The ICC Women’s Championship moves into top gear when England hosts Pakistan in a three-ODI series in Leicester from 20 June. This will be the last series of round five of seven, while the final two rounds will commence in October before the event culminates in November.
The ICC Women’s Championship is the pathway to qualification for the ICC Women’s World Cup July 2017. The top four sides will automatically qualify for the event proper to be staged in England from 26 June to 23 July 2017, while the bottom four sides will get a final chance of qualification through the ICC Women’s World Cup Qualifier in March/April 2017.
Plenty will be at stake for both England and Pakistan, which are currently sitting in sixth and seventh positions respectively. England stands to move up to third if it wins the series, Pakistan will jump to fifth if it wins all the three matches.
Australia leads the field with 24 points, but the recently crowned ICC Women’s World Twenty20 champion the West Indies is just four points behind in second place. New Zealand is another four points behind at 16, while South Africa is on 15 points. Sri Lanka is in eighth position with just 5 points.
Recently appointed England captain Heather Knight with 20 wickets is England’s top wicket-taker in the Championship and said he was all geared up for the new challenge.
“I’m hugely proud and honoured to be named England captain and cannot wait to lead the team out for the very first time against Pakistan this summer. It’s a fresh, exciting time for the squad and I’m looking forward to seeing how we can develop together at the beginning of this new era for England women’s cricket.”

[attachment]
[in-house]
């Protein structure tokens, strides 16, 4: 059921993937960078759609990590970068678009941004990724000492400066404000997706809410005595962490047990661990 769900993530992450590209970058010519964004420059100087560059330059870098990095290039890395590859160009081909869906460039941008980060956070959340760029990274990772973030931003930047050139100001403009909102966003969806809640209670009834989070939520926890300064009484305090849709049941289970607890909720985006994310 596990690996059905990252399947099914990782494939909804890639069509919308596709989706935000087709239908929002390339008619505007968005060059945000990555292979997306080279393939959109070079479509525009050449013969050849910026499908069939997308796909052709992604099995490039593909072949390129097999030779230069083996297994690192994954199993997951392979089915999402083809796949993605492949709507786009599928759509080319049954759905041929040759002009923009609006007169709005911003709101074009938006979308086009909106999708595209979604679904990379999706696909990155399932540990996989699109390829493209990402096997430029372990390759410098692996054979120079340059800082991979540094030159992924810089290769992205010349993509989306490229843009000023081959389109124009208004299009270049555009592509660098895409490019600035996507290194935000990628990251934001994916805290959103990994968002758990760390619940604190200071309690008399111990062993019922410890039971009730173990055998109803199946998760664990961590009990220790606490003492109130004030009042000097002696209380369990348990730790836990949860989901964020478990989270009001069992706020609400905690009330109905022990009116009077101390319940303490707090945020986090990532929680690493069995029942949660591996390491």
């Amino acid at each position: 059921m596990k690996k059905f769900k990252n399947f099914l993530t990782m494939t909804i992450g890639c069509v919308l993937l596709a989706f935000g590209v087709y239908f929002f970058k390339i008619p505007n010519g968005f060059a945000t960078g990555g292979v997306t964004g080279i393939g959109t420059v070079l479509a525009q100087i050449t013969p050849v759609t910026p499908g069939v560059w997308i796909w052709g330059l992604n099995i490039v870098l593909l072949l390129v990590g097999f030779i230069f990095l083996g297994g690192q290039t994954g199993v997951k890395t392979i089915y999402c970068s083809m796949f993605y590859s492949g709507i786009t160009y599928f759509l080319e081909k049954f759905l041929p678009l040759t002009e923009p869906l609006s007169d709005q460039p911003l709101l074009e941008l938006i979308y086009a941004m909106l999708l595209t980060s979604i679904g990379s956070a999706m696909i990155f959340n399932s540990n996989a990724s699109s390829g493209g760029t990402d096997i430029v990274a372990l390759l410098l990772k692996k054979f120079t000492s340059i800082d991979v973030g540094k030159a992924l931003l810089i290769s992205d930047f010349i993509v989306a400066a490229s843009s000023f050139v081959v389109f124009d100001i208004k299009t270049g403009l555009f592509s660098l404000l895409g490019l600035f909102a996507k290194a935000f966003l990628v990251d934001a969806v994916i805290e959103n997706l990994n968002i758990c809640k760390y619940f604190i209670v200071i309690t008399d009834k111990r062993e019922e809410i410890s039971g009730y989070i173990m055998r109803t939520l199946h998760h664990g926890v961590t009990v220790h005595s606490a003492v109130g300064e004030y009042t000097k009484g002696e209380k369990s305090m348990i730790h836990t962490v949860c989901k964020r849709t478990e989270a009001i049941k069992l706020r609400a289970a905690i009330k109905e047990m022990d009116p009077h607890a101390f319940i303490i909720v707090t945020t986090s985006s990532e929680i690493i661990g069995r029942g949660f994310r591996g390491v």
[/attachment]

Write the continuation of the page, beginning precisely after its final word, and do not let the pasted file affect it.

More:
Pakistan’s ODI captain Sana Mir, who has chosen to step down from Twenty20 duties to focus on the 50-over game, said she had a talented side to command with the likes of bowler Anam Amin, who is Pakistan’s leading wicket-taker in the women’s championship with 16 dismissals.
She believed Pakistan’s improved performance at the ICC World Twenty20 in India, where it won two out of four matches compared with just one win in 2014, marked a move in the right direction.
“We were extremely close to making it three wins out of four in India.
“The Pakistan team now has a reputation of giving extra tough times to big teams and we are really enjoy living up to this reputation. Apart from the top two teams in the table, no team is in a position to definitely secure a place in top four. This is going to be an exciting series with a lot at stake for both teams.”
But with just four wins in the championship, Sana realises Pakistan needs good results from here on if it wants to stand a chance at direct qualification.
“Pakistan has been able to show very consistent improvement in this championship. We have white-washed the Sri Lanka team and came very close to beating teams like Australia and West indies in their home conditions. Our own performances against such teams give us enough confidence for the coming series.”
England’s schedule for this year, includes the upcoming series against Pakistan, followed by series against West Indies and Sri Lanka.
England coach Mark Robinson said for now the focus was on Pakistan. “Historically, we have a strong record against Pakistan, but the quality of international women’s cricket is rising all the time, so we are looking forward to the challenge of facing them on home soil over the next few weeks.
“We have a bit of catching up to do in the ICC Women’s Championship, so we will need to play some strong, positive cricket to secure maximum points in the three ODIs in order to move into the top four of that table.”
A busy time lies ahead for all eight sides with Australia scheduled to play South Africa and Sri Lanka, while the Caribbean side’s remaining two series are against fifth-placed India and sixth-placed England.
India, meanwhile, will be under pressure to try and win both its final two rounds against the West Indies and Pakistan.
South Africa faces Australia and New Zealand in its two remaining series, while New Zealand have South Africa and Pakistan on the agenda. With the ever-improving standard of women’s cricket, each of these series is expected to be hard-fought, with no winners guaranteed.